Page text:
IT COULD have been a one-time-only headline-grabber, but the blistering commencement speech that Gov. Gerald Baliles delivered at Virginia Tech -- scolding overseers for the university's year-long series of athletics scandals -- was anything but the last word from the governor. Ever since that initial blast, Gov. Baliles has kept on the case, repeating his call for a cleanup of Tech's athletic programs and appointing four new members to the institution's board of visitors. At a meeting Wednesday with the board and Tech President William E. Lavery, the governor continued to chide officials about the school's longstanding love of "big-time athletics," commenting that this passion had produced "big-time problems like financial mismanagement, erosion of academic credibility and violation of national {educational} norms." The immediate reaction from the board is a series of changes that should help Tech clean up its athletic act -- and protect its good name as a strong engineering school.

Chief among the new policies is the disbanding of the Virginia Tech Athletic Association Inc., a much-too-autonomous group that had run big-time sports there. In the past year, scandals included allegations of illegal recruiting, the angry departures of two athletic directors, a huge debt in the sports program and lots of unflattering publicity. Mr. Lavery's new plans for the school also include application of "systematic" admission standards to all school applicants -- athletes or not. Though details remain to be spelled out, the idea is to stop granting exceptions to athletes seeking admission.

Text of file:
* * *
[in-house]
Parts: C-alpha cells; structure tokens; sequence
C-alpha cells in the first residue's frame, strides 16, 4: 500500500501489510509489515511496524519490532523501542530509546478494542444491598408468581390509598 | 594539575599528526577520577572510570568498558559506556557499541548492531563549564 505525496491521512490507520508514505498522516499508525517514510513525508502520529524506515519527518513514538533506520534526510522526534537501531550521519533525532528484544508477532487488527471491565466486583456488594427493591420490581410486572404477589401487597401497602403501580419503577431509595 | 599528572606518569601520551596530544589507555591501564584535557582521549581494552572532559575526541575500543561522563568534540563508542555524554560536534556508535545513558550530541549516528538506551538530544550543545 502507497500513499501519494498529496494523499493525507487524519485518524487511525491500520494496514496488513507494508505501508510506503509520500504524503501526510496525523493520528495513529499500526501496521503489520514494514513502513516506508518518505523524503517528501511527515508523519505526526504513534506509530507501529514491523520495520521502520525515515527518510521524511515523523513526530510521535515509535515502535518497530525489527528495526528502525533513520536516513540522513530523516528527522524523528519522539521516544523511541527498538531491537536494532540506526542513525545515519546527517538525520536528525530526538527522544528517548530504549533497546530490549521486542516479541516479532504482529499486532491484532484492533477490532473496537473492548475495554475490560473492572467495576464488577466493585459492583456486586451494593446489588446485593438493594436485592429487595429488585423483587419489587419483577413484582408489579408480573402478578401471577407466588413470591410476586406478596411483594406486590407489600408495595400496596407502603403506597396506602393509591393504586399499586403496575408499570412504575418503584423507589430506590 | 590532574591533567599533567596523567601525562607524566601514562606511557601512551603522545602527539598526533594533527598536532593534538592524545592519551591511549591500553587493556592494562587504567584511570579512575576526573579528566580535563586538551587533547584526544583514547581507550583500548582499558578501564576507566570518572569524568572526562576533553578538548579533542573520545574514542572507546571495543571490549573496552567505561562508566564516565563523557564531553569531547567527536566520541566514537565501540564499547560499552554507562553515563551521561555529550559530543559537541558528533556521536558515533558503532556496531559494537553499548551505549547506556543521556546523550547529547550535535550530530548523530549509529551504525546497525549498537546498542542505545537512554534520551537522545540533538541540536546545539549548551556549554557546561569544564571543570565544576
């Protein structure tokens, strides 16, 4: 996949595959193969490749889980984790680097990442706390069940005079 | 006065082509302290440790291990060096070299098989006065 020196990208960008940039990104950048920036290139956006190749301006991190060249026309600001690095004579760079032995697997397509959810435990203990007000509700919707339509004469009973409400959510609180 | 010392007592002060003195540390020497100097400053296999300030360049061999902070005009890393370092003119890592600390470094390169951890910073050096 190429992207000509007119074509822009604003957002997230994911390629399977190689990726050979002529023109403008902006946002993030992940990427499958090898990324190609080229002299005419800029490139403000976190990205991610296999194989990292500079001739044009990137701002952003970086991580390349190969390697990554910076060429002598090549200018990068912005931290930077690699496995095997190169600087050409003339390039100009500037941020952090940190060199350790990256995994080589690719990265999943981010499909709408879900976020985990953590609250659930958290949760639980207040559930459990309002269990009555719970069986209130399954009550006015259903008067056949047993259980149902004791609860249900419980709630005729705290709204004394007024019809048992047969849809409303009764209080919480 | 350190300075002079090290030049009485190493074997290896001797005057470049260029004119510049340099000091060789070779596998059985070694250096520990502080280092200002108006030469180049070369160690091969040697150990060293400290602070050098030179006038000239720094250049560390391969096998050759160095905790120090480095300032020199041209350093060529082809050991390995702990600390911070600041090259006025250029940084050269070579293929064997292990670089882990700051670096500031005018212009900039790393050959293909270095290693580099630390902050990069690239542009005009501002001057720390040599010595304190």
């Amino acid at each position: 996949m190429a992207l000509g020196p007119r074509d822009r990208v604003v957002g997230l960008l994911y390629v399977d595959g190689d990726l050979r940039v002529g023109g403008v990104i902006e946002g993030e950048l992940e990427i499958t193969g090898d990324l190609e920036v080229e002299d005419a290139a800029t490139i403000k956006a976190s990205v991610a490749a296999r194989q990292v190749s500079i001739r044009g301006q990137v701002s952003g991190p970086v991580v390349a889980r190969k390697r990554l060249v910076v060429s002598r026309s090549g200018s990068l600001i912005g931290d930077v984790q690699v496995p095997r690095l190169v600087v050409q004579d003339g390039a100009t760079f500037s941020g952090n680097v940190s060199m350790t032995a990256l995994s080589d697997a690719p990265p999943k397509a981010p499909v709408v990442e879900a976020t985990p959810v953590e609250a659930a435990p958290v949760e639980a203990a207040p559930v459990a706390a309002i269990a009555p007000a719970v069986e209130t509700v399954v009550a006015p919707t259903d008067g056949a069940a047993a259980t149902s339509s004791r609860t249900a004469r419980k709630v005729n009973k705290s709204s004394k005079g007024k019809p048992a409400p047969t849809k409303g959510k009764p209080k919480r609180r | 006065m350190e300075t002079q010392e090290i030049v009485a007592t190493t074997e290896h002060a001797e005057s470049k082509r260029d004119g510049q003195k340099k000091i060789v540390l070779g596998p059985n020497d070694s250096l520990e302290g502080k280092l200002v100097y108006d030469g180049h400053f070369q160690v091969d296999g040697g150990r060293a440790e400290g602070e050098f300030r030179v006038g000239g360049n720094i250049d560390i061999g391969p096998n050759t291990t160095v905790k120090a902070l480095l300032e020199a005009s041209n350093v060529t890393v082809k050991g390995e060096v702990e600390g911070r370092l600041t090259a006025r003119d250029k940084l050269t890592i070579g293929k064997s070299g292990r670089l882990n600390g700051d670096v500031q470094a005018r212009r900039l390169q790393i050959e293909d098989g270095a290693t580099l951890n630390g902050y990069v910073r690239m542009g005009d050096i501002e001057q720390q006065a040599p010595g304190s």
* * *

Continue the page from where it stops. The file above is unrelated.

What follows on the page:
So far, at least, the response at Tech -- from officials to alumni to students -- to the governor's goading has been good; support for a cleanup appears strong. That widespread support could become all the more critical in later years, if the scandals fade from memory and pressures relax. But Virginia Tech is much too valuable a part of the state's impressive network of universities to be allowed to revert to its old athletics tricks -- and Gov. Baliles is right to keep a close eye on the the place for as long as he can.